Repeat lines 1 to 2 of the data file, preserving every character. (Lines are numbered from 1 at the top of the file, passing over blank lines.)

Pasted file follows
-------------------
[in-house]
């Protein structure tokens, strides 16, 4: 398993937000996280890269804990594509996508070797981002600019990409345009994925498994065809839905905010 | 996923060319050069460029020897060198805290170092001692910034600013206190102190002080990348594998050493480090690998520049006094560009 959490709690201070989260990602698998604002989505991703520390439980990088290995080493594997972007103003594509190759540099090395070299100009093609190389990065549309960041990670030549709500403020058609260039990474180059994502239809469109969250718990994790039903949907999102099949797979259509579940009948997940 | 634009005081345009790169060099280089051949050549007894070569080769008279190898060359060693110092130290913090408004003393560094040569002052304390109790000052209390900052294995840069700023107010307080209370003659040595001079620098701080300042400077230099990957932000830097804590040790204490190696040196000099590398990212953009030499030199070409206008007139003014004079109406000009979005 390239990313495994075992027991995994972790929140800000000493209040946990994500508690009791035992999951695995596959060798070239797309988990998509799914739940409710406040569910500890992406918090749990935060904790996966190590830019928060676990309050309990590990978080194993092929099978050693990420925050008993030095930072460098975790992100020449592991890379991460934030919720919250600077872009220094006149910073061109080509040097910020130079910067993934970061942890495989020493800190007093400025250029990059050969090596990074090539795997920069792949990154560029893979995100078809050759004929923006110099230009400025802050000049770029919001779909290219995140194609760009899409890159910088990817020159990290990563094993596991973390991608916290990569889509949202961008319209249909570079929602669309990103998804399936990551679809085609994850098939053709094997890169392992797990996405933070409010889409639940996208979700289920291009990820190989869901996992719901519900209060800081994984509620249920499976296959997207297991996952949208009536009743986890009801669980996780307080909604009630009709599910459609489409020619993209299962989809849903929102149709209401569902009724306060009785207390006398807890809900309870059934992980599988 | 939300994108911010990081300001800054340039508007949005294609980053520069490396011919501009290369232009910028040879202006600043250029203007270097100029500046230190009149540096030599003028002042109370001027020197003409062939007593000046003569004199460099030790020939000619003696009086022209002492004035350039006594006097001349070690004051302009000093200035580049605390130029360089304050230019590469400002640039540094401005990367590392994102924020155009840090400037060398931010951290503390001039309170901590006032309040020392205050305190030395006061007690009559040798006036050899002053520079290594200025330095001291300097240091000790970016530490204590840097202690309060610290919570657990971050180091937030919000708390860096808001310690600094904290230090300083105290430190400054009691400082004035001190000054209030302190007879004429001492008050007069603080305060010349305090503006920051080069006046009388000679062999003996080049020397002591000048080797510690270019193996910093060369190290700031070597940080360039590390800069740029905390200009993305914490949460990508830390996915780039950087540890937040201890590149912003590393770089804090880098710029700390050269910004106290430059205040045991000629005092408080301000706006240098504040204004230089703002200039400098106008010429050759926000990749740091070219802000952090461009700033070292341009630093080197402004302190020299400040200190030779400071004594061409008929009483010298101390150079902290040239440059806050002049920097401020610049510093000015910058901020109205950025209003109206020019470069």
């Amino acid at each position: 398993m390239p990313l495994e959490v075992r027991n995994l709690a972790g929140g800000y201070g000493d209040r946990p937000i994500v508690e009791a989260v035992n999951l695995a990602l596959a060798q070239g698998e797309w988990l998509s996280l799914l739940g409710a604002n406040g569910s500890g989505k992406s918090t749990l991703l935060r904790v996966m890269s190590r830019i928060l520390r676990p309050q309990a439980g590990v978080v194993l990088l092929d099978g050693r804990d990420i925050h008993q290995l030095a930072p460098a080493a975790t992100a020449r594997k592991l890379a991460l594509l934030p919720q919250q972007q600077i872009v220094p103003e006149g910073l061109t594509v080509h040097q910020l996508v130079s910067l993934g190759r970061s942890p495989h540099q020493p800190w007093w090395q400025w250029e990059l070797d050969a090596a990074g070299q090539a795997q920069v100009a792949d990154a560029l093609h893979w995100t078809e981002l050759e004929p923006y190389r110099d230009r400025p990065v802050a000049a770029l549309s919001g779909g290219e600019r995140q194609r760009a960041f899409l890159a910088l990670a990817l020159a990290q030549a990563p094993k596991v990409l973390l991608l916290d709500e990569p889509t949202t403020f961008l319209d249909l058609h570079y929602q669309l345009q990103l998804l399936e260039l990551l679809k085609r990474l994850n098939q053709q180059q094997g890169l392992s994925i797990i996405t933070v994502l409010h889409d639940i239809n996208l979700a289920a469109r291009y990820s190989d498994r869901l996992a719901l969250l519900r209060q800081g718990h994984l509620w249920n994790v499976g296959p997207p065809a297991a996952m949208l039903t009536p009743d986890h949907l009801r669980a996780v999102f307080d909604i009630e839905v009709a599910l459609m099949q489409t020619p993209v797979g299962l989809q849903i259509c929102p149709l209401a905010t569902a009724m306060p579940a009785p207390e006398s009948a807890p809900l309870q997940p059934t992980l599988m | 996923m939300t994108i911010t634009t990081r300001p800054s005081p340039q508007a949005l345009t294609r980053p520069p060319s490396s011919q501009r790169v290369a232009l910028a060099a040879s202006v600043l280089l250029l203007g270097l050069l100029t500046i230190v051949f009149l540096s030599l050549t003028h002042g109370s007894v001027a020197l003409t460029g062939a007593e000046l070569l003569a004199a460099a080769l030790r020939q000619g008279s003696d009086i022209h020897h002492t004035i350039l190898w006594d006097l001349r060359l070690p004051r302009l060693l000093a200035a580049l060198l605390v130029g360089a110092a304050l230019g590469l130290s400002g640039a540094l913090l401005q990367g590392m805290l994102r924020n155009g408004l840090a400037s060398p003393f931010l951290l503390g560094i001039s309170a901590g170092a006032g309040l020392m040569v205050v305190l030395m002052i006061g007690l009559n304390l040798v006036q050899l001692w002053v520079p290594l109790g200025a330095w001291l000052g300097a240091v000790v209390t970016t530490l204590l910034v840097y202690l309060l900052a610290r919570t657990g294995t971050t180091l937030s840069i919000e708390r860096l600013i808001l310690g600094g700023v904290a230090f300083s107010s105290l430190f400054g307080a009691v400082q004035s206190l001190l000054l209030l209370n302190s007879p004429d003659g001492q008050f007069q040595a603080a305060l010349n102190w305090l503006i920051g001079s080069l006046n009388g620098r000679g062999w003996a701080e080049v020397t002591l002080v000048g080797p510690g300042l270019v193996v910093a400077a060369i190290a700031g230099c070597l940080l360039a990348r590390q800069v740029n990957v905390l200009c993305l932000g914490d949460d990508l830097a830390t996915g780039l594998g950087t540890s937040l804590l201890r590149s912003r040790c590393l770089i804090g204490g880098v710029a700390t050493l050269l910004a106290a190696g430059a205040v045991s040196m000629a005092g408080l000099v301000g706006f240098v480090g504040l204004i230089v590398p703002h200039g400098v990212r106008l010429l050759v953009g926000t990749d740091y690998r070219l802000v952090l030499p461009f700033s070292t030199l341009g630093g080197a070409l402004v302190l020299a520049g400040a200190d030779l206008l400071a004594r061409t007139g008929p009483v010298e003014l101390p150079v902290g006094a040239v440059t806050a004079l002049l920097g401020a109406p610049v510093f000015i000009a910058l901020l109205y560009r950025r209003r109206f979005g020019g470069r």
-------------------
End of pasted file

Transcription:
[in-house]
């Protein structure tokens, strides 16, 4: 398993937000996280890269804990594509996508070797981002600019990409345009994925498994065809839905905010 | 996923060319050069460029020897060198805290170092001692910034600013206190102190002080990348594998050493480090690998520049006094560009 959490709690201070989260990602698998604002989505991703520390439980990088290995080493594997972007103003594509190759540099090395070299100009093609190389990065549309960041990670030549709500403020058609260039990474180059994502239809469109969250718990994790039903949907999102099949797979259509579940009948997940 | 634009005081345009790169060099280089051949050549007894070569080769008279190898060359060693110092130290913090408004003393560094040569002052304390109790000052209390900052294995840069700023107010307080209370003659040595001079620098701080300042400077230099990957932000830097804590040790204490190696040196000099590398990212953009030499030199070409206008007139003014004079109406000009979005 390239990313495994075992027991995994972790929140800000000493209040946990994500508690009791035992999951695995596959060798070239797309988990998509799914739940409710406040569910500890992406918090749990935060904790996966190590830019928060676990309050309990590990978080194993092929099978050693990420925050008993030095930072460098975790992100020449592991890379991460934030919720919250600077872009220094006149910073061109080509040097910020130079910067993934970061942890495989020493800190007093400025250029990059050969090596990074090539795997920069792949990154560029893979995100078809050759004929923006110099230009400025802050000049770029919001779909290219995140194609760009899409890159910088990817020159990290990563094993596991973390991608916290990569889509949202961008319209249909570079929602669309990103998804399936990551679809085609994850098939053709094997890169392992797990996405933070409010889409639940996208979700289920291009990820190989869901996992719901519900209060800081994984509620249920499976296959997207297991996952949208009536009743986890009801669980996780307080909604009630009709599910459609489409020619993209299962989809849903929102149709209401569902009724306060009785207390006398807890809900309870059934992980599988 | 939300994108911010990081300001800054340039508007949005294609980053520069490396011919501009290369232009910028040879202006600043250029203007270097100029500046230190009149540096030599003028002042109370001027020197003409062939007593000046003569004199460099030790020939000619003696009086022209002492004035350039006594006097001349070690004051302009000093200035580049605390130029360089304050230019590469400002640039540094401005990367590392994102924020155009840090400037060398931010951290503390001039309170901590006032309040020392205050305190030395006061007690009559040798006036050899002053520079290594200025330095001291300097240091000790970016530490204590840097202690309060610290919570657990971050180091937030919000708390860096808001310690600094904290230090300083105290430190400054009691400082004035001190000054209030302190007879004429001492008050007069603080305060010349305090503006920051080069006046009388000679062999003996080049020397002591000048080797510690270019193996910093060369190290700031070597940080360039590390800069740029905390200009993305914490949460990508830390996915780039950087540890937040201890590149912003590393770089804090880098710029700390050269910004106290430059205040045991000629005092408080301000706006240098504040204004230089703002200039400098106008010429050759926000990749740091070219802000952090461009700033070292341009630093080197402004302190020299400040200190030779400071004594061409008929009483010298101390150079902290040239440059806050002049920097401020610049510093000015910058901020109205950025209003109206020019470069």